She pushed past Raina and forced the screen door open as she ran. The crunchy gravel beneath her feet was loud like the crackling fireworks her father once took her to in the middle of summer.
Raina called her name behind her, but Raven couldn't stop. She had to run. She had to find her father. She had to find Shane! Someone who would want her and look after her. Someone who would tell her what happened to her mommy.
Then darkness grew all around them. Raven skitted slowly to a halt as she looked up at the sun’s rays just as the shadow of the moon blocked the big bright star in an eclipse.
The sound of gravel echoed behind her just before Raven felt her aunt's hands cover her eyes. An arm wrapped around her waist.
Raina swung Raven around to face her as she looked into her eyes. “Can you see me, sweetie? Can you see okay?”
Raven stared ahead, the question ringing in her head until it fell into the background of her mind, merging with the voices of her mother, father, and her uncle Shane...
Arizona - 1999
Raven Blackheart gazed out at the city streets passing by. Dark brown mountains decorated the horizon behind the rows of southwestern-style houses with cactus, stone, and succulents coloring the front lawns. It was clear, sunny day. One of many in the desert landscape. The summer always brought bring record heat in the triple digits. Hot, aching heat that felt like the city was just one giant oven. Thankfully, the high temps were subsiding as autumn was just around the corner.
She sat back and placed her feet on the railing. For a moment, she thought the driver looked at her a bit weird when she boarded. He reminded her of her Uncle Shane she saw only a few times when she was little. It couldn't have been him. He disappeared just like her father did shortly before.
Raven shook it off. He probably just had one of those faces. Shifting in her seat, she closed her eyes and got comfortable. The art store was a bit of a distance. The comforting hum of the bus's engine roared and vibrated beneath her. Perhaps she could sneak in some shut eye before arriving. Before rushing out the door that morning, she barely had enough time to wake up, shower and eat anything more than a dry piece of toast. The hours seemed like minutes lately. She barely had enough time to work, do homework and attend classes much less spend any quality time with Jack. Now she needed to get some art supplies to finish this last project.
She was quickly regretting taking extra classes over the summer. The only advantage was it would help her graduate sooner rather than later. She just had to get through these last few months.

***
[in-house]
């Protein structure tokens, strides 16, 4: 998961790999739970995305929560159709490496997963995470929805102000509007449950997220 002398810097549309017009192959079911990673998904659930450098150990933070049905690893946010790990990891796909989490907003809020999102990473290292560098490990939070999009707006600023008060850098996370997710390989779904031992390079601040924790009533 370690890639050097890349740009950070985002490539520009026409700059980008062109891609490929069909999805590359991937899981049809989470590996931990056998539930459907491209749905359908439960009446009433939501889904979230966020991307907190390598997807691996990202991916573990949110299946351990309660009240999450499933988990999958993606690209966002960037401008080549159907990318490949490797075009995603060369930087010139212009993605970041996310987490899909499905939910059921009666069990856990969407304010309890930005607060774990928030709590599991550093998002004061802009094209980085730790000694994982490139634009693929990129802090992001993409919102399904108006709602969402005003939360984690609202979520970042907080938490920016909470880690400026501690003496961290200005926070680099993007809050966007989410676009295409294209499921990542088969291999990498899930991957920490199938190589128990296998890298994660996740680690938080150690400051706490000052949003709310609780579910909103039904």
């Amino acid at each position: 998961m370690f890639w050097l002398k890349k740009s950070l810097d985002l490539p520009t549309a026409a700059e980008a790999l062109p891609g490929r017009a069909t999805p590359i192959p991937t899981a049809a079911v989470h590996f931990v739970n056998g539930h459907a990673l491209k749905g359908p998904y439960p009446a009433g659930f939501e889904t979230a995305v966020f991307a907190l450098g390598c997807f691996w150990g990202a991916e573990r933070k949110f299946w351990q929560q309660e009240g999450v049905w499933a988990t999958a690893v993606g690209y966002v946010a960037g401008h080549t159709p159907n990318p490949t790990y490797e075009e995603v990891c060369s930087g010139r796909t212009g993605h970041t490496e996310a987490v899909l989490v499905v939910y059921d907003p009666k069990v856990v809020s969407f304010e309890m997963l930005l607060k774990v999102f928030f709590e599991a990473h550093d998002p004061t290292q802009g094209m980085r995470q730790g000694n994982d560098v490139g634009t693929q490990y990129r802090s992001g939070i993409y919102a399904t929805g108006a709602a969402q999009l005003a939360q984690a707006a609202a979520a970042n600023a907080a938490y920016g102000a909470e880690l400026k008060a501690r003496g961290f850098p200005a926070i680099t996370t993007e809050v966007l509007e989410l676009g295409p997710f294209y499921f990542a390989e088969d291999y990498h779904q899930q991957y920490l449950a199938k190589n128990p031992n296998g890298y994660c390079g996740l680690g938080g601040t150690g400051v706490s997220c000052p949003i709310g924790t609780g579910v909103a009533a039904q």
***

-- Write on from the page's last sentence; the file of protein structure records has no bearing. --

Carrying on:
Just hold on...
Moments passed as her thoughts continued until...
The bus halted to a stop with a loud exhale and whine of the engine.
Raven opened her eyes and looked around. She was the only one left on the bus. The bright sunny day had been replaced by the dark, cool night. How long had she been sleeping?
She jumped to her feet and leaned over the opposite side to look out the window. Empty darkness colored the open dirt road. Where was she?
“End of the line.”
Raven looked over at the driver. He wasn't the same man from before. This man was pale with a wider build, a puffy round face and looked in his late forties. The other driver had long, black hair tied back in a ponytail with a bronze complexion and s strong jaw. “This can’t be Kennon Road.”
“Actually, we passed it a few stops back. We’ll be starting up again in thirty minutes if you want to wait.”
Jack would be worried about her. She had to find a payphone or something nearby to call and let him know where she was. Maybe there was one out there. “I may do that. I'm going to go look for a payphone first. I'll be back.”
A long empty industrial street sat before her outside with a few parked cars left in the vacant lot. Just on the other side was a large building that sat a ways back from the street. Just ahead she spotted a sea of lights signaling the district of stores up ahead. Perhaps the walk would be good for her instead of waiting around. If the bus didn't start up for another half hour, she'd already get a head start back to the city.
Might as well make use of her time. She'd keep an eye out for a payphone along the way.
Raven hitched up her pack over her shoulder and started down the road.